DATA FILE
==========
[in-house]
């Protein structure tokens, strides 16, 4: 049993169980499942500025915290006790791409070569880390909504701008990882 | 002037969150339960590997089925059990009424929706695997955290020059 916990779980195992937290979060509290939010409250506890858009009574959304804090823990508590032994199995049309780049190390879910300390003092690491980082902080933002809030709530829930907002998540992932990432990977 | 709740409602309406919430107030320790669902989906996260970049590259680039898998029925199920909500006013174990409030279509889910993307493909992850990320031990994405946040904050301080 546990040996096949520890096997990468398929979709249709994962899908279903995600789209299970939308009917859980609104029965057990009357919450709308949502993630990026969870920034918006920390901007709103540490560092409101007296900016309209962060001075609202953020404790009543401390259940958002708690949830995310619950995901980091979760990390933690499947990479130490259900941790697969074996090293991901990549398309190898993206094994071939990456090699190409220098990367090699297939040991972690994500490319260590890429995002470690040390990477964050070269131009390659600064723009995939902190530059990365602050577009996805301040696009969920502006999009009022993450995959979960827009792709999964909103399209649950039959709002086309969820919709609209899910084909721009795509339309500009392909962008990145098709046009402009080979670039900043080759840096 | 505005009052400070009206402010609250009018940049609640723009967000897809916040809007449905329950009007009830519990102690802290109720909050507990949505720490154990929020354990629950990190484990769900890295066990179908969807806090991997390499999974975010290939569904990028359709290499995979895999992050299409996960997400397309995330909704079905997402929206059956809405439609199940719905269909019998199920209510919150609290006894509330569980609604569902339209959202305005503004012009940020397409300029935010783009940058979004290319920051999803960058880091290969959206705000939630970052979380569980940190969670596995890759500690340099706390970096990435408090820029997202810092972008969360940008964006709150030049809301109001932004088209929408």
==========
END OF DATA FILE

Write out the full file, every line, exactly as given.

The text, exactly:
[in-house]
């Protein structure tokens, strides 16, 4: 049993169980499942500025915290006790791409070569880390909504701008990882 | 002037969150339960590997089925059990009424929706695997955290020059 916990779980195992937290979060509290939010409250506890858009009574959304804090823990508590032994199995049309780049190390879910300390003092690491980082902080933002809030709530829930907002998540992932990432990977 | 709740409602309406919430107030320790669902989906996260970049590259680039898998029925199920909500006013174990409030279509889910993307493909992850990320031990994405946040904050301080 546990040996096949520890096997990468398929979709249709994962899908279903995600789209299970939308009917859980609104029965057990009357919450709308949502993630990026969870920034918006920390901007709103540490560092409101007296900016309209962060001075609202953020404790009543401390259940958002708690949830995310619950995901980091979760990390933690499947990479130490259900941790697969074996090293991901990549398309190898993206094994071939990456090699190409220098990367090699297939040991972690994500490319260590890429995002470690040390990477964050070269131009390659600064723009995939902190530059990365602050577009996805301040696009969920502006999009009022993450995959979960827009792709999964909103399209649950039959709002086309969820919709609209899910084909721009795509339309500009392909962008990145098709046009402009080979670039900043080759840096 | 505005009052400070009206402010609250009018940049609640723009967000897809916040809007449905329950009007009830519990102690802290109720909050507990949505720490154990929020354990629950990190484990769900890295066990179908969807806090991997390499999974975010290939569904990028359709290499995979895999992050299409996960997400397309995330909704079905997402929206059956809405439609199940719905269909019998199920209510919150609290006894509330569980609604569902339209959202305005503004012009940020397409300029935010783009940058979004290319920051999803960058880091290969959206705000939630970052979380569980940190969670596995890759500690340099706390970096990435408090820029997202810092972008969360940008964006709150030049809301109001932004088209929408």